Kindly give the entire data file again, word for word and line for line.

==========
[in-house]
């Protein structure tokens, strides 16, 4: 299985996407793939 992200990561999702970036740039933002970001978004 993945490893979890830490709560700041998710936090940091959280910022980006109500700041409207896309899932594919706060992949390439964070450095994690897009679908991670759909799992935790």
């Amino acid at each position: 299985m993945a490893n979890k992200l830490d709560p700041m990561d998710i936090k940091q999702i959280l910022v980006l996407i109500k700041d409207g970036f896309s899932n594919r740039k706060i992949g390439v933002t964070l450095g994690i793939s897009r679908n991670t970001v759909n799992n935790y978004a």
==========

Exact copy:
[in-house]
């Protein structure tokens, strides 16, 4: 299985996407793939 992200990561999702970036740039933002970001978004 993945490893979890830490709560700041998710936090940091959280910022980006109500700041409207896309899932594919706060992949390439964070450095994690897009679908991670759909799992935790």
């Amino acid at each position: 299985m993945a490893n979890k992200l830490d709560p700041m990561d998710i936090k940091q999702i959280l910022v980006l996407i109500k700041d409207g970036f896309s899932n594919r740039k706060i992949g390439v933002t964070l450095g994690i793939s897009r679908n991670t970001v759909n799992n935790y978004a």